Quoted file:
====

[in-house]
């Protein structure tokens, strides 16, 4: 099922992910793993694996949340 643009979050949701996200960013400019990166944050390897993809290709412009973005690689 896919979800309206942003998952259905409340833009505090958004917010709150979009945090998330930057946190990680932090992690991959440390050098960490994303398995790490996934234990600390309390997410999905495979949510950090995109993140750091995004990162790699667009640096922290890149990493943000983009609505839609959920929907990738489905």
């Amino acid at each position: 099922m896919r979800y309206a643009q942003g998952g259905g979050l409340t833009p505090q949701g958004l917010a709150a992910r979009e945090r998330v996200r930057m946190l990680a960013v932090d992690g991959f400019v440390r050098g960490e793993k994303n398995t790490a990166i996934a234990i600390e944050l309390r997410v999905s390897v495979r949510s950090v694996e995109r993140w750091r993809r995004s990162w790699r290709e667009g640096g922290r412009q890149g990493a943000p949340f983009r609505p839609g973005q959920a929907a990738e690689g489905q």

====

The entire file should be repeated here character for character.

[in-house]
């Protein structure tokens, strides 16, 4: 099922992910793993694996949340 643009979050949701996200960013400019990166944050390897993809290709412009973005690689 896919979800309206942003998952259905409340833009505090958004917010709150979009945090998330930057946190990680932090992690991959440390050098960490994303398995790490996934234990600390309390997410999905495979949510950090995109993140750091995004990162790699667009640096922290890149990493943000983009609505839609959920929907990738489905």
């Amino acid at each position: 099922m896919r979800y309206a643009q942003g998952g259905g979050l409340t833009p505090q949701g958004l917010a709150a992910r979009e945090r998330v996200r930057m946190l990680a960013v932090d992690g991959f400019v440390r050098g960490e793993k994303n398995t790490a990166i996934a234990i600390e944050l309390r997410v999905s390897v495979r949510s950090v694996e995109r993140w750091r993809r995004s990162w790699r290709e667009g640096g922290r412009q890149g990493a943000p949340f983009r609505p839609g973005q959920a929907a990738e690689g489905q």